Only five of the state's ten biggest banks were rated outstanding by regulators
January 22, 2018 - Of the 77 Community Reinvestment Act ratings awarded to Massachusetts banks during 2017, only nine were “Outstanding", according to a report issued today by the Massachusetts Affordable Housing Alliance (MAHA). When each bank is classified by its most recent CRA rating, just 13.5% of all banks had a most recent rating of “Outstanding” at year-end 2017, continuing a four-year downward trend from 22.2% in 2013, and the lowest share of “Outstanding” ratings since 1993.
$8. Not a typo. In last week's Boston Globe Spotlight Team series on race in Boston, this jumped off the screen. $8 is the median net worth of non-immigrant African-American households in the Boston area compared to $247,500 for white households. Other households of color have a net worth ranging from $0 to a high of $12,000.
December 11, 2017 - Esther Dupie, MAHA's immediate past president, announced tonight at our annual meeting that Santander Bank has agreed to a five-year $265 million commitment to the ONE Mortgage program. Esther and MAHA vice president Thadine Brown welcomed and thanked Gwen Robinson, Santander's Managing Director for Corporate Social Responsibilty and Steve Adamo, US Head of Mortgage Banking.
Boston– October 30, 2017 – Santander US CEO Scott Powell today announced Santander’s “Inclusive Communities” plan, the Bank’s new $11 billion agreement with the National Community Reinvestment Coalition (NCRC) to increase lending, community development, and charitable giving. “Inclusive Communities” was developed with significant input from and collaboration with more than 100 community-based organizations, including MAHA leaders Esther Maycock Dupie, Symone Crawford and many others.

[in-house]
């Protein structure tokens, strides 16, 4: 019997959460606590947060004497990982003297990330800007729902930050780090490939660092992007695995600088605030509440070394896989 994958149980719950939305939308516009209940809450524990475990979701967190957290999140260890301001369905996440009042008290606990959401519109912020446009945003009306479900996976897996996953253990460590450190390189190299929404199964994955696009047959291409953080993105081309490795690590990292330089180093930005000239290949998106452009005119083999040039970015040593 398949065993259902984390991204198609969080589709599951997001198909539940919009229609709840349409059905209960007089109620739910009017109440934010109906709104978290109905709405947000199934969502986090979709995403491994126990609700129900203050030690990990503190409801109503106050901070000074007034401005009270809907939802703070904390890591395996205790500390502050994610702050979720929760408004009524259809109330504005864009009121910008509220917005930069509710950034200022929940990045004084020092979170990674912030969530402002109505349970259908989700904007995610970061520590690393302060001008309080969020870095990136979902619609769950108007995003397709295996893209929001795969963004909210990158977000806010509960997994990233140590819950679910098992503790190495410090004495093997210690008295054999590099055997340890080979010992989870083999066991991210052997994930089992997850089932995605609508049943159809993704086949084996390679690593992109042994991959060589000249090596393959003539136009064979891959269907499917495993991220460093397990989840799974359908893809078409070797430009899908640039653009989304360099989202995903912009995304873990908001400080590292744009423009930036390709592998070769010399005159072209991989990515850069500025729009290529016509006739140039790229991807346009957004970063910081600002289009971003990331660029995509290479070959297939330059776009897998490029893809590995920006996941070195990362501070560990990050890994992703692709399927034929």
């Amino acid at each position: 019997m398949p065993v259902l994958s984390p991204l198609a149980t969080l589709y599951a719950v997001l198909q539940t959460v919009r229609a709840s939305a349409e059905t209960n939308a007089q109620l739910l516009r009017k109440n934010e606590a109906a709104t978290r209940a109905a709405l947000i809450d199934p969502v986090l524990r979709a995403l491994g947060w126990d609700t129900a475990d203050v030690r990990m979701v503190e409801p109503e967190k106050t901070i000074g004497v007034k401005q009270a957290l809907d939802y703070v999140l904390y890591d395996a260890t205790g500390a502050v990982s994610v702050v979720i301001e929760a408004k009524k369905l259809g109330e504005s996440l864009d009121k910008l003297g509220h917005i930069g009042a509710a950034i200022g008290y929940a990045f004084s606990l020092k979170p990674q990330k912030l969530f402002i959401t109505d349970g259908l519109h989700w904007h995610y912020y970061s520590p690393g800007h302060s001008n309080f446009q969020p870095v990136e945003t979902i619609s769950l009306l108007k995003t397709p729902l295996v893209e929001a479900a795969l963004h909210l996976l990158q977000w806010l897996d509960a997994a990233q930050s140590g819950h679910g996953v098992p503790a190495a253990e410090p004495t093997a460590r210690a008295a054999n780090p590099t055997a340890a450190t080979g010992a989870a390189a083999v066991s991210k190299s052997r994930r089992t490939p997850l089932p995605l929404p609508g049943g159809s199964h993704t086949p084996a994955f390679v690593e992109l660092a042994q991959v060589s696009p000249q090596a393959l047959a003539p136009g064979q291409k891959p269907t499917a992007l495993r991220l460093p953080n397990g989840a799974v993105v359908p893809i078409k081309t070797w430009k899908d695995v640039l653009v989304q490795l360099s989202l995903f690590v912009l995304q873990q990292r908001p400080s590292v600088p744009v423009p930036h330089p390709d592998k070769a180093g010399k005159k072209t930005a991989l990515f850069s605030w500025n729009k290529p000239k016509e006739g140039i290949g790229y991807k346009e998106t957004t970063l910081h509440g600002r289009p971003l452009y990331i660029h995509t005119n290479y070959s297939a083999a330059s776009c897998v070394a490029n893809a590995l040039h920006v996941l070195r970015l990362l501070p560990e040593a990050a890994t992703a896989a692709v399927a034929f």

On October 7, 2009, Richard J. Gavegnano, Chairman and CEO of East Boston Savings Bank wrote to MAHA stating that “You have my assurance that when the merger of our two institutions is finalized, East Boston Savings intends to participate in the SoftSecond program similar to Mt. Washington Cooperative Bank.”
On a day that featured much speculation in the media about how Boston would attract Amazon to the city, 120 Boston residents packed into a community room at Frankln Park in Dorchester last night to discuss a community-centered process to spend $20 million per year on affordable housing, parks, and historic preservation.
Come “shopping” with us tonight. How would YOU spend $20 million on homes, parks and preservation? Last November, Boston residents voted overwhelingly to pass the Community Preservation Act in a campaign led by Yes for a Better Boston and MAHA. Now, the city prepares to spend $20 million on affordable housing, parks, and historic preservation. But first, a committee of nine Boston residents will be appointed to recommend CPA spending. And you can apply from now through November 9th to be on that committee. Join us on October 19th at the Franklin Park clubhouse from 6-7:30pm and learn more about how to apply and offer your suggestions about how to spend the dollars in your neighborhood.
In historic Faneuil Hall on August 2nd, Boston's City Council unanimously passed an ordinance creating a committee to recommend proposed investments, nine months after voters approved the Community Preservation Act (CPA) by a nearly 3 to 1 margin.